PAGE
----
via I News : Live in a small home? There are plenty of benefits – here’s how to make the most of yours
Thanks to rising rents and overcrowded cities, more people are living in smaller places. Emily Jupp finds out how to make the most of petite properties.
When searching for a place to live, we quickly learn the real-estate lingo: for “cosy”, “quaint” and “bijou”, read cramped, poky and claustrophobic. But with the threat of rising rents, house price rises and increased population, a tiny bolthole carved out of someone else’s house or a mini-bedsit might be the only way for many young people to own a place of their own.
Mimi Zeiger is an architecture critic and columnist at architecture and design magazine Dezeen. Rather than wringing her hands, she sees the challenge of cramped cities as a an opportunity to explore new options.
“In cities like London and New York, where housing stock is in short supply and real estate prices and rents keep climbing higher, city governments have an opportunity to experiment with new housing types,” she says. “Adaptive reuse of existing buildings into small homes could also be a solution.”
One suggestion for unlocking space in our cities is to loosen planning rules for pre-existing property. According to a study carried out by crowdfunding platform Property Partner, 41 per cent of the lock-up garages owned by local authorities are currently empty, idle or in disrepair. If these were sold, they could potentially be converted into little homes – at least 16,000 of them.
“Living small but well is popular,” says Fiona Kirkwood, director at Kirkwood McCarthy, a London-based architecture and design studio. She is seeing increased requests for functional homes within a small footprint, “as pressures on our cities for more housing increase”.
Small homes mean small bills
Living in an old garage might not seem like the most enticing prospect, but elsewhere in the world, homeowners are making a virtue of cramped spaces with clever designs. Ryan Mitchell, who writes The Tiny Life blog, is based in North Carolina, where land is plentiful, and has fully embraced living in a tiny space. His home is the size of a garden shed but he is an evangelist of the cause.
“The day I moved into my tiny house, my bills went from around $2,000 (£1,600) a month to $15,” he tells me. “I had control over my finances, which meant I could shift employment to my terms. I started a business, to work the way I wanted and soon was earning a good living… all on my terms.”
Mark Burton, who runs tinyhouseuk.co.uk, is bringing the US trend to these shores. His Tardis-like Tiny Homes look like sheds from the outside, but on the inside they have all the features of a normal flat. “Tiny houses are a huge hit in the United States, Canada and Australia, and it’s gradually catching on here in the UK,” he writes on his blog.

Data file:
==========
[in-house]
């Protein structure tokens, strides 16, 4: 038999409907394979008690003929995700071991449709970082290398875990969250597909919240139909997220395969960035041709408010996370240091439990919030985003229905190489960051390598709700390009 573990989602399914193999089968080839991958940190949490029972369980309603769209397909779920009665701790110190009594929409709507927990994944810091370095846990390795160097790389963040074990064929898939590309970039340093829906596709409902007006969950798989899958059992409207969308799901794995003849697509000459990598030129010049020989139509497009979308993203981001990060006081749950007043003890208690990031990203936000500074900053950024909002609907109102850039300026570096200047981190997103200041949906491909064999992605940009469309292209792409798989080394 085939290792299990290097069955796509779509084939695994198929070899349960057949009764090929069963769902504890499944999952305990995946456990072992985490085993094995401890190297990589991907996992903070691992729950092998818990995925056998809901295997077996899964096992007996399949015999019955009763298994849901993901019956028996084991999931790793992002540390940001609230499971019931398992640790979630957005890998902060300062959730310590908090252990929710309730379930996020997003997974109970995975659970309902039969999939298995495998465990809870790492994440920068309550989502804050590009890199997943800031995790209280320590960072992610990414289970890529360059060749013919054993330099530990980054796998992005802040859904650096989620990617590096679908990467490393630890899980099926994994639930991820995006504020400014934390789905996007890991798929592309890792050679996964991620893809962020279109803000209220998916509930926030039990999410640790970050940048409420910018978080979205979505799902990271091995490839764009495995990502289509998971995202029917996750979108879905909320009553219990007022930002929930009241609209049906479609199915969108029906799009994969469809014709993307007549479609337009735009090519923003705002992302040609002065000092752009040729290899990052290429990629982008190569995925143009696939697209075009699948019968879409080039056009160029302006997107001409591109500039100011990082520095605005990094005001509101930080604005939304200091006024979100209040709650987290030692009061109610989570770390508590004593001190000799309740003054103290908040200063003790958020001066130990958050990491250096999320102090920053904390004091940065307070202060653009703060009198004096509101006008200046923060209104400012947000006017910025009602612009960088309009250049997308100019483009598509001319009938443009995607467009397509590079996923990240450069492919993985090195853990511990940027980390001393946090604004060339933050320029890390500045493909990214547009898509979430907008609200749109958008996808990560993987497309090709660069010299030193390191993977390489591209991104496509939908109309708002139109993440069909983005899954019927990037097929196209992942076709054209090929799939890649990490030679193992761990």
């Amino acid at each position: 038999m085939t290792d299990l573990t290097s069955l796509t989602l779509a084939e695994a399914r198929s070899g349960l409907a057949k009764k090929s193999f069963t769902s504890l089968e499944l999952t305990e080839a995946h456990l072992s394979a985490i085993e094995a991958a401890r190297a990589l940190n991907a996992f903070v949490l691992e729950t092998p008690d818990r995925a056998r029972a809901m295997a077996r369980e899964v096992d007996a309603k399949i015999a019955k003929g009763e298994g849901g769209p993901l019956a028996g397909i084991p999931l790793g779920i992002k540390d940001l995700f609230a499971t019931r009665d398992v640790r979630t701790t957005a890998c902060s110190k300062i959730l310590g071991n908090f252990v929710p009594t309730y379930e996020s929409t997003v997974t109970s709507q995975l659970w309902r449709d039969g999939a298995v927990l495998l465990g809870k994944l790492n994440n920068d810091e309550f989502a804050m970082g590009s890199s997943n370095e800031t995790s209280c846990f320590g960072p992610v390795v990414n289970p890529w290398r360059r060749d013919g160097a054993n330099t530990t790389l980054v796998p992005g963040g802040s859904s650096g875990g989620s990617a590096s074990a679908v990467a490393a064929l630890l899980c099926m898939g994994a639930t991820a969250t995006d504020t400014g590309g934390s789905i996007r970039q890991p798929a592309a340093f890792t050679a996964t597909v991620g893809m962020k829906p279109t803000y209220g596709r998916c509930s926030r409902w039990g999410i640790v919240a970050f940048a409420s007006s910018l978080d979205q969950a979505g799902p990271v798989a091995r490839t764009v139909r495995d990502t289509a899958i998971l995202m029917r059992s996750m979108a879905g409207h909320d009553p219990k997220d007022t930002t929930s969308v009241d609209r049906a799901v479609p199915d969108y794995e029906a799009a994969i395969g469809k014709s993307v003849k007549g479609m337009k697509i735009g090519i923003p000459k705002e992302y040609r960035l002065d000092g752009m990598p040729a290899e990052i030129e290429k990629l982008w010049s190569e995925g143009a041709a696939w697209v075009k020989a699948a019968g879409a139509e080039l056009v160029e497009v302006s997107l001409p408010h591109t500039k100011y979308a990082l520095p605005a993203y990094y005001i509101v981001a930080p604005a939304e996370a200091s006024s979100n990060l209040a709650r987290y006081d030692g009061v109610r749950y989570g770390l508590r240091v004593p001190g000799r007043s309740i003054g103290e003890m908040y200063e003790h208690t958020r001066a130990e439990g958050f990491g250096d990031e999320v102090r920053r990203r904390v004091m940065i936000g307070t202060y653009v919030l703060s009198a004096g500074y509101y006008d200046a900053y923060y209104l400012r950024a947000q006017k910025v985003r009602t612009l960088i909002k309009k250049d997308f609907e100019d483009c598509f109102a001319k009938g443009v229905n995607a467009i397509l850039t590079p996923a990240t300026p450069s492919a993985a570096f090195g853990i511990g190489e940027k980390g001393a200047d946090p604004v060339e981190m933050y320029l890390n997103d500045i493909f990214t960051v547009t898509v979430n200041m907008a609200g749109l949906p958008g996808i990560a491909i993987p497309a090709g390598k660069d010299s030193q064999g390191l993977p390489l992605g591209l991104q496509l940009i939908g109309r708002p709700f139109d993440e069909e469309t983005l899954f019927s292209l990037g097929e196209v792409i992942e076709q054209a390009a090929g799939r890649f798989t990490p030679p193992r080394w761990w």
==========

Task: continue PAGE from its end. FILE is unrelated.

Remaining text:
Kirkwood’s first-ever project was on her own home. She came across a small dilapidated workshop in London’s East End and saw an opportunity to get a tiny place of her own. “My husband and I purchased an old workshop measuring only 3.7m by 12m and transformed this tiny strip of land into a three-storey, two-bedroom home,” she says.
Architects in the UK are increasingly being asked to design for small flats and mini houses, finding virtue in the tiny footprint.
Tristan Wigfall, director at architecture firm Alma-nac, was challenged to adapt a tiny house to accommodate four bedrooms. At just 2.3m wide, the Slim House is one of the narrowest in London. The property is at the side of a pub and used to be a covered alleyway where horses were left to feed.
Located in Clapham, the house demonstrates that less really can be more. It is packed full of clever storage, using every scrap of space. One nifty feature is a headboard at the end of one of the beds, which also opens up for storage. It’s at the lowest ceiling height, and makes use of what would otherwise be dead space.
“In a normal Victorian terrace, people have lofts where they shove their rubbish in, but in this instance we didn’t have that so we used every inch of awkward space for storage,” says Wigfall.
Clever storage does the work
Olga Alexeeva, of interior design firm Black & Milk Residential, has designed an apartment that is a tiny 25 sq m. She agrees storage is the key. “Storage is always an issue and it doesn’t matter how big your flat is – you never have enough of it!” she says. “We covered a wall with storage and then covered it with mirrors, so visually, it doubles the size of the room.”
Even though her place is half the size of a typical one-bed flat, Alexeeva refused to compromise on comfort, so all the furniture is full-size. The main room is a dining room, bedroom and living room. It has a desk hidden behind a cupboard and a bed that locks into the wall, plus a pull-out dining table that can fit up to eight people.
“The main idea of working with a small space is to make rooms multifunctional, so that you don’t compromise on your standard of living,” she says. “Usually these tiny places benefit from a central location, so you have that – but also you can have eight people to dine and have a big bed.”
Mitchell agrees that having a small space can also mean a more bespoke space, tailored to the individual: because of the limitations, you are forced to think about what you do and don’t need.
“I’ve never lived in a space that was so well-designed and suited to me,” he says. “It’s like a custom-tailored suit – it fits really well and it feels great to be in.”
Alexeeva loved her tiny bolthole. “For me, it is perfect,” she says. “As soon as you put the bed down, it is like a five-star hotel.”
So next time you read those estate agent listings, take a moment to consider whether that place called “cosy” really could be cosy – with a bit of work and imagination. It might not be for everyone, but whether you want a pied-a-terre or a pied-on-the-ladder, a tiny shoebox could be the solution.